By Kyle Hanzas | Director, Business Development
Over the past three years online education inquiry generation has undergone a major shift in responsibility. Previously, it was about a 50/50 partnership between schools and marketers. Marketers used creative messaging and various online advertising channels to attract prospective students while the schools utilized strong recruitment and CRM practices to gain new enrollment.
As new legal and regulatory guidelines emerged around marketing messaging and recruitment practices, the responsibility of enrolling a quality student has shifted more toward the marketer. The quality and intent of the prospect needs to be well defined before she is passed to an admissions counselor. A university’s ability to develop the prospect’s enrollment intent is more limited than ever.
Schools are left to consolidate efforts to their highest-quality partners and online channels. The aggregate traffic model and an inquiry driven to multiple schools are no longer of great value; rather they are considered more of a “volume filler.” Admissions counselors can’t get into a sales competition for inquiries who express interest in multiple colleges. An admission representative should not be a salesperson, but rather a guide that aids in the process and helps the prospect make an informed decision about attending their college of choice.
As colleges and universities continue to focus on users who have a strong intent on furthering their education, they also hope to grab prospects that have shown interest in their school. We have seen a shift back to SEO and SEM channels. Schools are paying higher cost-per-leads for top placement of their logo on prominent websites. At the same time click costs are continuing to trend upward. Email remains a consistent driver of high-quality traffic but is underutilized.
Five years ago email was a major part of the quality mix of the major aggregators in education marketing; a quality compliment to internal SEM-SEO traffic that generated quality inquiries for schools. Then came call center traffic — a much cheaper, low-maintenance channel that enabled aggregators to fill high volumes in short time but relied too heavily on job data and pestering phone calls to potential inquiries. Email fell to the back burner with aggregators. Unfamiliarity with CAN-SPAM laws, and the desire to avoid spam problems, caused many schools to stay away from emailing direct information about their institutions. In reality call center traffic has become more of a spam problem, education opt-in users can receive up to 5-10 phone calls a day once their data is passed around.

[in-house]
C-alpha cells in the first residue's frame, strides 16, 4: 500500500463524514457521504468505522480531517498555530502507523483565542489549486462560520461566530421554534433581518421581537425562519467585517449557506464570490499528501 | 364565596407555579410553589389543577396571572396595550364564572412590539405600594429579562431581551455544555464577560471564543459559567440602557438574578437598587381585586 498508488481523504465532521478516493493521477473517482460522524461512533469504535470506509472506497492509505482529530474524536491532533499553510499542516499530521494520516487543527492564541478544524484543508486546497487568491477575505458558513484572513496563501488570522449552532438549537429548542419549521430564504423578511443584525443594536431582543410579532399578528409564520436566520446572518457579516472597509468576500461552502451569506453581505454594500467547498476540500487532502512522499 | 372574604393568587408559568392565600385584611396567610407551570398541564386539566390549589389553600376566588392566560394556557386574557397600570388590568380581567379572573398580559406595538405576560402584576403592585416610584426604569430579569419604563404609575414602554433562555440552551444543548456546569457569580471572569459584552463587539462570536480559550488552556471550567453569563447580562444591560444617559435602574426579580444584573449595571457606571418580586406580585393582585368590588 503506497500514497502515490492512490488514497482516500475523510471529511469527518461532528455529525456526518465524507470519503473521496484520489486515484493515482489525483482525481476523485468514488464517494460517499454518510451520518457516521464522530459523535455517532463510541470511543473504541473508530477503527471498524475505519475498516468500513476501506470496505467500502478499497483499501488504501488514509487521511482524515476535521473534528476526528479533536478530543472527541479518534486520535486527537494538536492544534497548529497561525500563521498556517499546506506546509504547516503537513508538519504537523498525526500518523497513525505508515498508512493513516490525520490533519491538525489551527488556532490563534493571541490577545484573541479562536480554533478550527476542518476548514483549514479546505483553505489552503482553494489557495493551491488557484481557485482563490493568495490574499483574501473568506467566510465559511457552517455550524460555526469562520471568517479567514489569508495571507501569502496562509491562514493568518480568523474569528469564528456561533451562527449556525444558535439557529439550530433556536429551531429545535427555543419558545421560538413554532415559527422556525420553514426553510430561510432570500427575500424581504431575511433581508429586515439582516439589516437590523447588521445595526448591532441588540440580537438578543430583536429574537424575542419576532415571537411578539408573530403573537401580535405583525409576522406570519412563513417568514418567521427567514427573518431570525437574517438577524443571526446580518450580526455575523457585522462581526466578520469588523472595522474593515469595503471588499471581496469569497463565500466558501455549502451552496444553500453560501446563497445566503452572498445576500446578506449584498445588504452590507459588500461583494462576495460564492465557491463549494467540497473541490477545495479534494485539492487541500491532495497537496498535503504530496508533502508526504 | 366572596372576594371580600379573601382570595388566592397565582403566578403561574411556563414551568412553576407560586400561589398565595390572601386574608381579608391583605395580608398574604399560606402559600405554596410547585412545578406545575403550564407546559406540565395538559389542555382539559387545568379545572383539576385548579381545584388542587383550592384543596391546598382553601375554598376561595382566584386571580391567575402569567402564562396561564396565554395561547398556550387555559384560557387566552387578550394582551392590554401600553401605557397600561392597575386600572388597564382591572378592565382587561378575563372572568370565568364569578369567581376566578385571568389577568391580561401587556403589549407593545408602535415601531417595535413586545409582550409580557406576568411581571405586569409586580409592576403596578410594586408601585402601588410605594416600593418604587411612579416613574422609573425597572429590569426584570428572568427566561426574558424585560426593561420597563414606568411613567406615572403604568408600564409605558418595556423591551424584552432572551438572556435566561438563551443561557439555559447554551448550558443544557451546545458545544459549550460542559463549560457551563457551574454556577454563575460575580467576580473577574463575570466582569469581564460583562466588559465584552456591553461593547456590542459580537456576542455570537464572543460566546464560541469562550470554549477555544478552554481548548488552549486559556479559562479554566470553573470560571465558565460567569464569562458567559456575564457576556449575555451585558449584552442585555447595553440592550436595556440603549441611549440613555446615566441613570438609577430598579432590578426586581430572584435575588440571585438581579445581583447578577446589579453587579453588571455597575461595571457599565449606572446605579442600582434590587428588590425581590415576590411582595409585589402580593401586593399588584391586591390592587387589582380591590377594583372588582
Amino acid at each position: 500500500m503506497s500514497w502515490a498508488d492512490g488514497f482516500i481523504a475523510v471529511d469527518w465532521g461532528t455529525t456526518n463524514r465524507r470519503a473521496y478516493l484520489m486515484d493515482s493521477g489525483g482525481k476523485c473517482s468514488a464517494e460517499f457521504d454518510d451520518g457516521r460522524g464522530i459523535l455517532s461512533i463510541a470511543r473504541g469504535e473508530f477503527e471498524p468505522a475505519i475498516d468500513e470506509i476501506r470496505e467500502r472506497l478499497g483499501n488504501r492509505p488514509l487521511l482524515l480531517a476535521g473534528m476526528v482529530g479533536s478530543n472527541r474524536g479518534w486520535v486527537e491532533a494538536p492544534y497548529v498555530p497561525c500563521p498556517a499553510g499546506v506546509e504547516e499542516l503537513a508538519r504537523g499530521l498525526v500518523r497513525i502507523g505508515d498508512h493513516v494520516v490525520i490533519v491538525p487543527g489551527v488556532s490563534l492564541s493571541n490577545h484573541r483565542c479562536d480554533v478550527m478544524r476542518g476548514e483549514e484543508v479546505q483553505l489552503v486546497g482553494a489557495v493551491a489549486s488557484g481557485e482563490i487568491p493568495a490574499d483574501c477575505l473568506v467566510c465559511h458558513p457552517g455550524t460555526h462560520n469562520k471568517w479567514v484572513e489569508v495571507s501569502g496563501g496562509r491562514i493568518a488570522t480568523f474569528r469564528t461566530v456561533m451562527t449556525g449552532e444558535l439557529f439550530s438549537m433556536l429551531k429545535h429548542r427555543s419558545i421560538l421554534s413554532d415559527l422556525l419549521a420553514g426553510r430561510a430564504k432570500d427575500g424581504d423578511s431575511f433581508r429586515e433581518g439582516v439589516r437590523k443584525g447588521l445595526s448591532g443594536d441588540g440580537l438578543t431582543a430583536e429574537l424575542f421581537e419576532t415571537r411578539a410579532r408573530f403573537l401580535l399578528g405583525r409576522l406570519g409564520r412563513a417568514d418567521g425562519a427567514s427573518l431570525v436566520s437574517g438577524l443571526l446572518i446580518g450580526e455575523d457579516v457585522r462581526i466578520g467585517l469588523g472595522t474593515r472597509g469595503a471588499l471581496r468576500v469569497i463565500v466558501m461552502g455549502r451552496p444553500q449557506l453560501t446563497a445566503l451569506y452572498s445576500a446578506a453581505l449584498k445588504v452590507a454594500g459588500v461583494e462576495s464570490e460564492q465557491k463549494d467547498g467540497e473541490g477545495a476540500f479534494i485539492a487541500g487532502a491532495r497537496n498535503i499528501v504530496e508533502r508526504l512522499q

As CAN-SPAM laws and processes streamline for opt-in users, email has become a higher-quality source. You can take the same user that opted-in for information about your school, send them an email presenting your school and let them choose to open and request information exclusively for your institution. The enrollment rates of those inquiries remain steady between 3%-5% and are comparable with PPC inquiries, but at a 25% lower CPL on average.
So why isn’t everyone running email traffic? Non-compliant spam is no longer a major concern, with mailers and email providers completely honed into maintaining legal practices. Besides, consumers’ opt-in to so much stuff, they end up creating their own spam. They are more or less used to email traffic as a staple of life now.
The real reason why everyone isn’t running email traffic is because email marketing isn’t easy. Traffic can be unpredictable with email providers like Yahoo and Hotmail changing their inbox algorithms and creating shifts in traffic similar to Google Penguin, a search engine algorithm update from Google. Also, maintaining data and keeping a fresh look with new data and messaging is difficult. Quarterly updates and constant landing page testing are part of the process which some agencies and institutions are not set up to handle.
All of these factors, combined with the fact that there are limited email players that cater to education, make running an education campaign for email traffic very tedious. However, as CPCs continue to rise on SEM traffic and education marketers look for new quality sources that are less tapped and competitive.
Email will become a stronger source for direct schools, and it will make a comeback with aggregate advertisers that moved away from the traffic for cheaper alternatives.
How has email marketing played a role in your education marketing strategy? Let us know in the comments below on Twitter @MediaWhizInc